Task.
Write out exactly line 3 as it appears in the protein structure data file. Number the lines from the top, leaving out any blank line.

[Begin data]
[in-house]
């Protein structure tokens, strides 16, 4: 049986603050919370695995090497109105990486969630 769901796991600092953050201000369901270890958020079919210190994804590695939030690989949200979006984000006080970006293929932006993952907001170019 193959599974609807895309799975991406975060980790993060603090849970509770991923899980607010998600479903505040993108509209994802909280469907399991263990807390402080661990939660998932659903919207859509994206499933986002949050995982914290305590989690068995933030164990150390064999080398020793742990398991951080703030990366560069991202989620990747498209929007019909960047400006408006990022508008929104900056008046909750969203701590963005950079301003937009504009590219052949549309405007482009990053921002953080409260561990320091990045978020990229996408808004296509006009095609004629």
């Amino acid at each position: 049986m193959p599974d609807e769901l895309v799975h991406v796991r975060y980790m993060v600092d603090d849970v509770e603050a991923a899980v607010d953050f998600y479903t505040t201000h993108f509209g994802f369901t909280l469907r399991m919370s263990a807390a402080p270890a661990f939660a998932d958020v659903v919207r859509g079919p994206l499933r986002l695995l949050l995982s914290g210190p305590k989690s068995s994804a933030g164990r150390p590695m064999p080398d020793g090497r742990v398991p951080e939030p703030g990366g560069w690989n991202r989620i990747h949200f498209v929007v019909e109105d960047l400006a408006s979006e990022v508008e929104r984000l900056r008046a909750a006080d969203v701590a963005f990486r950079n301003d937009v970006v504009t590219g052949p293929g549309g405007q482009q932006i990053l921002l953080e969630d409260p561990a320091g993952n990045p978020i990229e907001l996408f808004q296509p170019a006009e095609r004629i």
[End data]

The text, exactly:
């Amino acid at each position: 049986m193959p599974d609807e769901l895309v799975h991406v796991r975060y980790m993060v600092d603090d849970v509770e603050a991923a899980v607010d953050f998600y479903t505040t201000h993108f509209g994802f369901t909280l469907r399991m919370s263990a807390a402080p270890a661990f939660a998932d958020v659903v919207r859509g079919p994206l499933r986002l695995l949050l995982s914290g210190p305590k989690s068995s994804a933030g164990r150390p590695m064999p080398d020793g090497r742990v398991p951080e939030p703030g990366g560069w690989n991202r989620i990747h949200f498209v929007v019909e109105d960047l400006a408006s979006e990022v508008e929104r984000l900056r008046a909750a006080d969203v701590a963005f990486r950079n301003d937009v970006v504009t590219g052949p293929g549309g405007q482009q932006i990053l921002l953080e969630d409260p561990a320091g993952n990045p978020i990229e907001l996408f808004q296509p170019a006009e095609r004629i």